Goodbye, Ireland!

It turns out I’m not very good at updating this thing in a prompt manner. Over a month ago, I met with some of the leading Irish Alzheimer’s and dementia researchers and advocates in Dublin. There wasn’t anything particularly groundbreaking about those meetings but I left each one feeling empowered and with a building sense of hope. The statistics are hard to cope with: over 40 million people are suffering from Alzheimer’s disease and dementia worldwide. Due to a variety of factors, that number is expected to dramatically increase over the coming decades–and in an era of economic uncertainty the resources needed to humanely and effectively address the growing epidemic are hard to come across. Despite this reality, and perhaps even partially because of this reality, Alzheimer’s disease and dementia advocates are very passionate about and dedicated to their work. And yesterday, I attended a celebratory event to commerate the efforts of those same leaders to develop a National Dementia Strategy.

It’s hard to learn about the painful realities associated with Alzheimer’s disease and dementia and know that at the moment, I’m not doing much–if anything–to help the cause. Pair that understanding with the confused looks from fellow travelers when you explain that “no really, there aren’t many strings attached to this fellowship. I’m really just doing this for me” and you end up asking yourself some pretty tough questions. The hardest and arguably most important question to answer is: Am I worth the investment? I say hardest not because I’m struggling with some self-confidence issue. Rather because when you’re faced with the fact that on average dementia care costs 22,000 euro annually per person and you know that your fellowship money could help that family carer and victim you just met it’s difficult not to ask the question.

I knew within seconds of the first meeting that working with Alzheimer’s and dementia care/advocacy was the “right” thing for me. Over the past month and a half, I can hardly count the moments when I’ve been overcome with an overwhelming sense of clarity: I want to dedicate my life to working with Alzheimer’s disease and dementia. And [one of the] really incredible aspects of the fellowship is that it gives me time to create my own opinions about the disease and current treatment plans and then to develop alternative ways forward. I feel like I’m constantly in brainstorming mode and I never leave the hostel without my journal in hand.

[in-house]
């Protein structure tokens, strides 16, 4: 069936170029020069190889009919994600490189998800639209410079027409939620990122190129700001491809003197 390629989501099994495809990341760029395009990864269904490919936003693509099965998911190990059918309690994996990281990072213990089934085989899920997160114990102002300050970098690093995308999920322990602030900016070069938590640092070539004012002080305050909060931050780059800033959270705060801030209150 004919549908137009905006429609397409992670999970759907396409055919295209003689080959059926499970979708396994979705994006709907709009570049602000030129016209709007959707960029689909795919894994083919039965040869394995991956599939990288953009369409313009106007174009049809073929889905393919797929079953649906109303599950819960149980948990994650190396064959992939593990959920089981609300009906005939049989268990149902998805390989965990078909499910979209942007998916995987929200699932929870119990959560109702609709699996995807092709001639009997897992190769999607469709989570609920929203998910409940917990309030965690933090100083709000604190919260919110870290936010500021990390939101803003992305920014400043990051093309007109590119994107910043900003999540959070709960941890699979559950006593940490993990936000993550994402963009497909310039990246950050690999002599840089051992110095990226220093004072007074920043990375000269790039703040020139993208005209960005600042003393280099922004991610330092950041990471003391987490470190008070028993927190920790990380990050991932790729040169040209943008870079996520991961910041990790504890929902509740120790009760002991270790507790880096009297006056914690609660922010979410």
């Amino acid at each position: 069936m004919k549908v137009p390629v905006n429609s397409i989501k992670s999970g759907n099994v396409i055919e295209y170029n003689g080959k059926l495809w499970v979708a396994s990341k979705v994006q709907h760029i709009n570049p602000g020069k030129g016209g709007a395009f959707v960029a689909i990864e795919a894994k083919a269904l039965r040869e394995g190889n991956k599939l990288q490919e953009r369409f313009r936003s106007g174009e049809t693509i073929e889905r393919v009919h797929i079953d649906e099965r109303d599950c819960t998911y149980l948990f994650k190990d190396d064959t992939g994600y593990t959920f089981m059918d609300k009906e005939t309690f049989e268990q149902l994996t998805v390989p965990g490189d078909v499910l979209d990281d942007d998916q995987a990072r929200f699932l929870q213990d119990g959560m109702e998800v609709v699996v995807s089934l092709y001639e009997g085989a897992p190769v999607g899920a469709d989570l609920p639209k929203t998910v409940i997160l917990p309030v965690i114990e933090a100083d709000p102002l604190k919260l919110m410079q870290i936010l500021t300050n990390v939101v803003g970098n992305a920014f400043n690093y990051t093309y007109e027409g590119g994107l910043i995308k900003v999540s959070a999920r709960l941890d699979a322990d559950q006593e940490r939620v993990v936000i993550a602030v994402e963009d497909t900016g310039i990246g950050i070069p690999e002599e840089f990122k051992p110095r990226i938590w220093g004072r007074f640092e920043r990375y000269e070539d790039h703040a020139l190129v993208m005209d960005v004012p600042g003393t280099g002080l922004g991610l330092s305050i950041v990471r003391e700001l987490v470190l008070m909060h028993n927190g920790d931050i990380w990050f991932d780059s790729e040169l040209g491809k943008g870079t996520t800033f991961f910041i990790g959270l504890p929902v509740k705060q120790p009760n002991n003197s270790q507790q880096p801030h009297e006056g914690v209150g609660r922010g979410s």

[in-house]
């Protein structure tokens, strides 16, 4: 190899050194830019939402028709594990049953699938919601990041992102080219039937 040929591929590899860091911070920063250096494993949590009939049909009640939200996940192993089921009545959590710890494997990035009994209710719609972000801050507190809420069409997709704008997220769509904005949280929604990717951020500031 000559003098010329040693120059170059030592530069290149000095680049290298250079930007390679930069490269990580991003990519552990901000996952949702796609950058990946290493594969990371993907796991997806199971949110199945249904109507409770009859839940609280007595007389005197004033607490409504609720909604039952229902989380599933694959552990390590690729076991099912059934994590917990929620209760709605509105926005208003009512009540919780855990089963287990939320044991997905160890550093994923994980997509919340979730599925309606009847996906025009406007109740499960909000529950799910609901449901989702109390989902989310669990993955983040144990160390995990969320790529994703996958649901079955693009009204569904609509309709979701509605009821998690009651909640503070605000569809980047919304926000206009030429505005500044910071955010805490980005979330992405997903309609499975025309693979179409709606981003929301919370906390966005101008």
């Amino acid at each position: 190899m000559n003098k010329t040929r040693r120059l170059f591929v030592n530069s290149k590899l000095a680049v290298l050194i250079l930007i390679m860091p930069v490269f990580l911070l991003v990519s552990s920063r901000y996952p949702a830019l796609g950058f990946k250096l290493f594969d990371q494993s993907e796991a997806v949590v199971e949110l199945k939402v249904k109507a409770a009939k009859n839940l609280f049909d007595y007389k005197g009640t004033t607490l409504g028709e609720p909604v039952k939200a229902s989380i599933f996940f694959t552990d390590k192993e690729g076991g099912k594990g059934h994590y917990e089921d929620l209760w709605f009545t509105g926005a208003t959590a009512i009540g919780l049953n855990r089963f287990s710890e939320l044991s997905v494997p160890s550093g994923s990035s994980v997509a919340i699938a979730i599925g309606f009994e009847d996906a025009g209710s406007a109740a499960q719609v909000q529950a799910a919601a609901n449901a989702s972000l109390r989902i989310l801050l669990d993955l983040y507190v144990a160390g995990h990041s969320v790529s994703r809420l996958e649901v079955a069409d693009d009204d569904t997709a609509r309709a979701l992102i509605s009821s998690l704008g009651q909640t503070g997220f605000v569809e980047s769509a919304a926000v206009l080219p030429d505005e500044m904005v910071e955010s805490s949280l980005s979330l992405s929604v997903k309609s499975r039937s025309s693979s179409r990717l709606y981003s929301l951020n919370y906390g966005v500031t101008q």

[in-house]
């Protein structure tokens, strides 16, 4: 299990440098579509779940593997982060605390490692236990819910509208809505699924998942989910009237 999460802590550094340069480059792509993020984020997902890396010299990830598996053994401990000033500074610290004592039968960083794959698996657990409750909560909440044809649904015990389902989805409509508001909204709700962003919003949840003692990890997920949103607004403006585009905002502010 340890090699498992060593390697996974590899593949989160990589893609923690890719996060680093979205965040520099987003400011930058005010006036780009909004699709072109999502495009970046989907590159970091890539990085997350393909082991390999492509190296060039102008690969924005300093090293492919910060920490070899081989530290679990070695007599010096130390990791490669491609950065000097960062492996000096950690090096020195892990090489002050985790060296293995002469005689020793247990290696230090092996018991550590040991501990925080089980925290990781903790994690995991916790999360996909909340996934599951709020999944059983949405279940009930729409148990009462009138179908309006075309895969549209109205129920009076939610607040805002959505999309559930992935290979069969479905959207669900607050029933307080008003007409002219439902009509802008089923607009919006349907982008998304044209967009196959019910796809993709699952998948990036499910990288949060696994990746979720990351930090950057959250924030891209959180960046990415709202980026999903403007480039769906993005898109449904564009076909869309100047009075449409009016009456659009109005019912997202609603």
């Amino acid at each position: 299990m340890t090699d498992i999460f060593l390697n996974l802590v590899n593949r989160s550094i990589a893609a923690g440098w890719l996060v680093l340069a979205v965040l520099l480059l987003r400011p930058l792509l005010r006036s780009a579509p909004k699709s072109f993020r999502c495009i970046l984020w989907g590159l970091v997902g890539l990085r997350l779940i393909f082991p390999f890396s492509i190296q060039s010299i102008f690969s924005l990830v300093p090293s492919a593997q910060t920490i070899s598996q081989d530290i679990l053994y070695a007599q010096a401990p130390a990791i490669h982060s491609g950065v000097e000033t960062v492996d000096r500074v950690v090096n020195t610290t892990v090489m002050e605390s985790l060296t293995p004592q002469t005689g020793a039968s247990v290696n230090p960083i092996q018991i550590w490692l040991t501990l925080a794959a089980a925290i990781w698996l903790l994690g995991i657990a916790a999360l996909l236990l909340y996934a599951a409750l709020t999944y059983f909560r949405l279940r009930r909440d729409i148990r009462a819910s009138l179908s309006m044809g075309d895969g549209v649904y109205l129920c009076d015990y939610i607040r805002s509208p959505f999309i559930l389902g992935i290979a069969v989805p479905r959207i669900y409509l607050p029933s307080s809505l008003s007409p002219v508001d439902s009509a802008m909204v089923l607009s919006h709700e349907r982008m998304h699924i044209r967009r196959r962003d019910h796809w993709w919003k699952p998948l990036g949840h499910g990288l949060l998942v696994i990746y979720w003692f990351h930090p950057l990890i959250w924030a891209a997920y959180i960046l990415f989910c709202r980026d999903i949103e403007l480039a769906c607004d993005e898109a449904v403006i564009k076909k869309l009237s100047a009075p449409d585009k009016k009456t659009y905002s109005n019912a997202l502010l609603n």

One of the key notions within the Irish Alzheimer’s disease and dementia network is the idea of reclaiming dementia. At present, Alzheimer’s disease and dementia are widely misunderstood, stigmatized against, and underfunded conditions. These factors often translate into Alzheimer’s and dementia patients being somehow “locked” away (either inside of their family homes or nursing facilities) and to caregivers not receiving the resources and respect necessary to effectively care for loved ones suffering from Alzheimer’s or dementia. One idea behind “reclaiming” dementia is that while receiving a diagnosis of Alzheimer’s disease or dementia is likely very difficult for the patient and their loved ones, life doesn’t end at the diagnosis. And that if we could effectively allocate funds and provide adequate resources to caregivers, support networks, etc the patient, family, and community would be much better served.